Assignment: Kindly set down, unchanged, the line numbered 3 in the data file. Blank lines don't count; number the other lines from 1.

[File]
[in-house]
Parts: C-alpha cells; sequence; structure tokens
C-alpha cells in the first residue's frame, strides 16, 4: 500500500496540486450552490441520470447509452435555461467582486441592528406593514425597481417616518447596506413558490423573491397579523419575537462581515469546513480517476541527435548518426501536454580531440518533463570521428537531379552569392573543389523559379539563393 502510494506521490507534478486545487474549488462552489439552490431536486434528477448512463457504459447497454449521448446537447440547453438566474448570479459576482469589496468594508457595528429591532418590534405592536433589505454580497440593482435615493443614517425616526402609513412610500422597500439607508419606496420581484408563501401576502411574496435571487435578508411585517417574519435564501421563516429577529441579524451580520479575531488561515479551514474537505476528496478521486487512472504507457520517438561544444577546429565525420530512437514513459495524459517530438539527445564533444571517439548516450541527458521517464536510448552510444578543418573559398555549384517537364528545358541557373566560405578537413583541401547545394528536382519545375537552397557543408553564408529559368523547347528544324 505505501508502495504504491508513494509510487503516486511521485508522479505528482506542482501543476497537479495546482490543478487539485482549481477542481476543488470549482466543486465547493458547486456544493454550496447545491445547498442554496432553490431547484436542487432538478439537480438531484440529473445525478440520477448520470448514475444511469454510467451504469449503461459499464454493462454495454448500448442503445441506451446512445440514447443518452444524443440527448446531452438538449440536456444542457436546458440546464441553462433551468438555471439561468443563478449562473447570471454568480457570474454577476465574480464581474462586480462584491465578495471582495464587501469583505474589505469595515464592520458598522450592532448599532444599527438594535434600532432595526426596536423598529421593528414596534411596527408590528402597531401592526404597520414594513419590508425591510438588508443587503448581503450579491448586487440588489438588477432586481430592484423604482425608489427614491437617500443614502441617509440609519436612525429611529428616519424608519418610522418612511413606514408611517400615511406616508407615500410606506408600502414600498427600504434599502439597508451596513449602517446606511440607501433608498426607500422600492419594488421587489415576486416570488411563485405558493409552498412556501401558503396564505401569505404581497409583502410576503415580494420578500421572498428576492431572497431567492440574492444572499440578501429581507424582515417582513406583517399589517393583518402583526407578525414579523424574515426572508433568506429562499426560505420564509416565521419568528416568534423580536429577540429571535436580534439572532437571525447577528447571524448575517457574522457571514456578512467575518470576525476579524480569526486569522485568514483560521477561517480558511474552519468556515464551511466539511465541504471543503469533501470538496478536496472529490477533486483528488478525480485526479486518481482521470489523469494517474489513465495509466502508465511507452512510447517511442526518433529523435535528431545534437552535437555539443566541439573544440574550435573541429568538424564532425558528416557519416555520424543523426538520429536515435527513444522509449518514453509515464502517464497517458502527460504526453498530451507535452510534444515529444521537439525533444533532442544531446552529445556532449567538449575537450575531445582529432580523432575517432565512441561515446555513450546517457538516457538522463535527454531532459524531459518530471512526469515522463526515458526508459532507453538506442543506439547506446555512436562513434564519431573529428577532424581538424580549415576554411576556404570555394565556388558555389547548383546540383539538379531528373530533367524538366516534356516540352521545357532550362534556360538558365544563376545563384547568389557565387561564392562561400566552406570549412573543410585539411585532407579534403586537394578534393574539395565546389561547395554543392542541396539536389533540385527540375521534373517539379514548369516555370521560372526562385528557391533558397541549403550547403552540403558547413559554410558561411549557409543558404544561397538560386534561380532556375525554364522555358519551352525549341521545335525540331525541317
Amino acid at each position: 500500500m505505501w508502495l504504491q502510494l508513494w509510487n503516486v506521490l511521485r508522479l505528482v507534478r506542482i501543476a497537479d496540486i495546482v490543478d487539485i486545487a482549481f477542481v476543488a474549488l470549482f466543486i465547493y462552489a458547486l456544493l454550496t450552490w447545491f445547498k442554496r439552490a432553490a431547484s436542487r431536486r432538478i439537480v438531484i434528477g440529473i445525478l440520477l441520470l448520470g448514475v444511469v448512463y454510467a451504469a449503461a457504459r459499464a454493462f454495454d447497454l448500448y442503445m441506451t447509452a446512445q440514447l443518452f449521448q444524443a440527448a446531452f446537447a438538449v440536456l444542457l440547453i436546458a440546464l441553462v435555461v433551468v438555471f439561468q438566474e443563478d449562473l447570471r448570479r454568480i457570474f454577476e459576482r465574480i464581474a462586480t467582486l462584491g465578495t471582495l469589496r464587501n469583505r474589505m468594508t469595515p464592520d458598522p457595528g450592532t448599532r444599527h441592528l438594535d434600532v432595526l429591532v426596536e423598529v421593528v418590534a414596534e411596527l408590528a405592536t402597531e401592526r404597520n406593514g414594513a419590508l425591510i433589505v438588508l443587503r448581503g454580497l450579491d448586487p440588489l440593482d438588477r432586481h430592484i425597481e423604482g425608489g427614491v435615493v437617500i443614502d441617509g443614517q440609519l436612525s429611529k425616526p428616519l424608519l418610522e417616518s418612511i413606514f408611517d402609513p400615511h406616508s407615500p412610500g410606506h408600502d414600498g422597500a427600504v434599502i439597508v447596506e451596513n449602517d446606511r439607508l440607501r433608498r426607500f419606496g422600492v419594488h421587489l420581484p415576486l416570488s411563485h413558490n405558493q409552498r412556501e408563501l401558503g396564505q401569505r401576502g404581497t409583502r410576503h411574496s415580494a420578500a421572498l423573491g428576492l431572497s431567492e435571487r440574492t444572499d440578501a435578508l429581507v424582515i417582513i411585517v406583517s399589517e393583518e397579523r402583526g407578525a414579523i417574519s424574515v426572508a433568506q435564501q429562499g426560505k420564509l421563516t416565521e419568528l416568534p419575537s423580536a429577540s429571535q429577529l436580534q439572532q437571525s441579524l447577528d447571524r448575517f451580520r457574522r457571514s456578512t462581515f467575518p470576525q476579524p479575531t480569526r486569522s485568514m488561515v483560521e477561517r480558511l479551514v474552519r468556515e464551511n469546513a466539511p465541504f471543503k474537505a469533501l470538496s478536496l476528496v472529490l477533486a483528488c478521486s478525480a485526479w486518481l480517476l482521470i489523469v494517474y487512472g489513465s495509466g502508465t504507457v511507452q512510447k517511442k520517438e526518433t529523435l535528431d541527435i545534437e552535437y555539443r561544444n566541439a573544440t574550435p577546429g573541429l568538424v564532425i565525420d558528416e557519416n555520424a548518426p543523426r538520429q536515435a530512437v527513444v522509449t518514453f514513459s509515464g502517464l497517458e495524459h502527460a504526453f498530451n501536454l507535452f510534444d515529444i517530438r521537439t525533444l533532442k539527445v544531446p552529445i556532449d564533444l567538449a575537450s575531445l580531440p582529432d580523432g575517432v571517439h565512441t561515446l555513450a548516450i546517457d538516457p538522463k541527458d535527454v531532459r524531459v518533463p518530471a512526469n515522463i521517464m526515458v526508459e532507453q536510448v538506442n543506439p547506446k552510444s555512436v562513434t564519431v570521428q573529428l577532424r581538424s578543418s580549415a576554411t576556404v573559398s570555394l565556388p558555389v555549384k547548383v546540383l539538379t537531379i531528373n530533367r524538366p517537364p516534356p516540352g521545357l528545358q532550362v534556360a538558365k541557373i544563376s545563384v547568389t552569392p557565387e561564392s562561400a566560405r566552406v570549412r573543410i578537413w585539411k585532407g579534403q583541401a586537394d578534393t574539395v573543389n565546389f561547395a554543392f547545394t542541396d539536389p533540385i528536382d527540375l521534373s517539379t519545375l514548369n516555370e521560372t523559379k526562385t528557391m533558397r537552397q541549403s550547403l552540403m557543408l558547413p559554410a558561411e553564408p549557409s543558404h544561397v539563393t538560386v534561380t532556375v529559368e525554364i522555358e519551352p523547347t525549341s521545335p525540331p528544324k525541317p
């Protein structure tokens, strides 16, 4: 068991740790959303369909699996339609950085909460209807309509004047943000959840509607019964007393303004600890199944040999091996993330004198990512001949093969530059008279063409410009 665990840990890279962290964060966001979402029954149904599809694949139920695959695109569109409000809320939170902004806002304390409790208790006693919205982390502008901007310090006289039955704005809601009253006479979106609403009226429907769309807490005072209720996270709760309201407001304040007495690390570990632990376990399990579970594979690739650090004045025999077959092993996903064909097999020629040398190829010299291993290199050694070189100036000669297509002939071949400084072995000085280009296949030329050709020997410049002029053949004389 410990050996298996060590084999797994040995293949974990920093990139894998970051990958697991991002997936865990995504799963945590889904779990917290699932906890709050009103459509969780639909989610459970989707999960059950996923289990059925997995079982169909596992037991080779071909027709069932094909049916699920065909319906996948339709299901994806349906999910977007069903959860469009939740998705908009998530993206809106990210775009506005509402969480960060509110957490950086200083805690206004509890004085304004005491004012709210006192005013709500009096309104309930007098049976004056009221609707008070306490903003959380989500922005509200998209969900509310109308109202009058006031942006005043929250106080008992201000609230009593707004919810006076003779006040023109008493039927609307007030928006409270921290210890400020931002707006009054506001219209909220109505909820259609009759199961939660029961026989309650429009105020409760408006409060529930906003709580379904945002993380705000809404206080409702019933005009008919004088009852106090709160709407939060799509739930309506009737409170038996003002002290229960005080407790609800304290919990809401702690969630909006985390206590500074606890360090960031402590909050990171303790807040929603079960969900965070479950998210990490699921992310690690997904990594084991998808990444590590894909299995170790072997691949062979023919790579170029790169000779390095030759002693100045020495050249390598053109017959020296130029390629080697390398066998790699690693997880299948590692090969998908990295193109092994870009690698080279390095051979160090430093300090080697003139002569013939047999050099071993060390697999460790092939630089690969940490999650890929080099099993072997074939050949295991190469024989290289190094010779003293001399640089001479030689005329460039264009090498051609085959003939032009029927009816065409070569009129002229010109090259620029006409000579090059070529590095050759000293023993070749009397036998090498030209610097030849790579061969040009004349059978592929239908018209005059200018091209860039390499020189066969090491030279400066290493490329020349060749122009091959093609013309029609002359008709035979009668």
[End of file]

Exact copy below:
C-alpha cells in the first residue's frame, strides 16, 4: 500500500496540486450552490441520470447509452435555461467582486441592528406593514425597481417616518447596506413558490423573491397579523419575537462581515469546513480517476541527435548518426501536454580531440518533463570521428537531379552569392573543389523559379539563393 502510494506521490507534478486545487474549488462552489439552490431536486434528477448512463457504459447497454449521448446537447440547453438566474448570479459576482469589496468594508457595528429591532418590534405592536433589505454580497440593482435615493443614517425616526402609513412610500422597500439607508419606496420581484408563501401576502411574496435571487435578508411585517417574519435564501421563516429577529441579524451580520479575531488561515479551514474537505476528496478521486487512472504507457520517438561544444577546429565525420530512437514513459495524459517530438539527445564533444571517439548516450541527458521517464536510448552510444578543418573559398555549384517537364528545358541557373566560405578537413583541401547545394528536382519545375537552397557543408553564408529559368523547347528544324 505505501508502495504504491508513494509510487503516486511521485508522479505528482506542482501543476497537479495546482490543478487539485482549481477542481476543488470549482466543486465547493458547486456544493454550496447545491445547498442554496432553490431547484436542487432538478439537480438531484440529473445525478440520477448520470448514475444511469454510467451504469449503461459499464454493462454495454448500448442503445441506451446512445440514447443518452444524443440527448446531452438538449440536456444542457436546458440546464441553462433551468438555471439561468443563478449562473447570471454568480457570474454577476465574480464581474462586480462584491465578495471582495464587501469583505474589505469595515464592520458598522450592532448599532444599527438594535434600532432595526426596536423598529421593528414596534411596527408590528402597531401592526404597520414594513419590508425591510438588508443587503448581503450579491448586487440588489438588477432586481430592484423604482425608489427614491437617500443614502441617509440609519436612525429611529428616519424608519418610522418612511413606514408611517400615511406616508407615500410606506408600502414600498427600504434599502439597508451596513449602517446606511440607501433608498426607500422600492419594488421587489415576486416570488411563485405558493409552498412556501401558503396564505401569505404581497409583502410576503415580494420578500421572498428576492431572497431567492440574492444572499440578501429581507424582515417582513406583517399589517393583518402583526407578525414579523424574515426572508433568506429562499426560505420564509416565521419568528416568534423580536429577540429571535436580534439572532437571525447577528447571524448575517457574522457571514456578512467575518470576525476579524480569526486569522485568514483560521477561517480558511474552519468556515464551511466539511465541504471543503469533501470538496478536496472529490477533486483528488478525480485526479486518481482521470489523469494517474489513465495509466502508465511507452512510447517511442526518433529523435535528431545534437552535437555539443566541439573544440574550435573541429568538424564532425558528416557519416555520424543523426538520429536515435527513444522509449518514453509515464502517464497517458502527460504526453498530451507535452510534444515529444521537439525533444533532442544531446552529445556532449567538449575537450575531445582529432580523432575517432565512441561515446555513450546517457538516457538522463535527454531532459524531459518530471512526469515522463526515458526508459532507453538506442543506439547506446555512436562513434564519431573529428577532424581538424580549415576554411576556404570555394565556388558555389547548383546540383539538379531528373530533367524538366516534356516540352521545357532550362534556360538558365544563376545563384547568389557565387561564392562561400566552406570549412573543410585539411585532407579534403586537394578534393574539395565546389561547395554543392542541396539536389533540385527540375521534373517539379514548369516555370521560372526562385528557391533558397541549403550547403552540403558547413559554410558561411549557409543558404544561397538560386534561380532556375525554364522555358519551352525549341521545335525540331525541317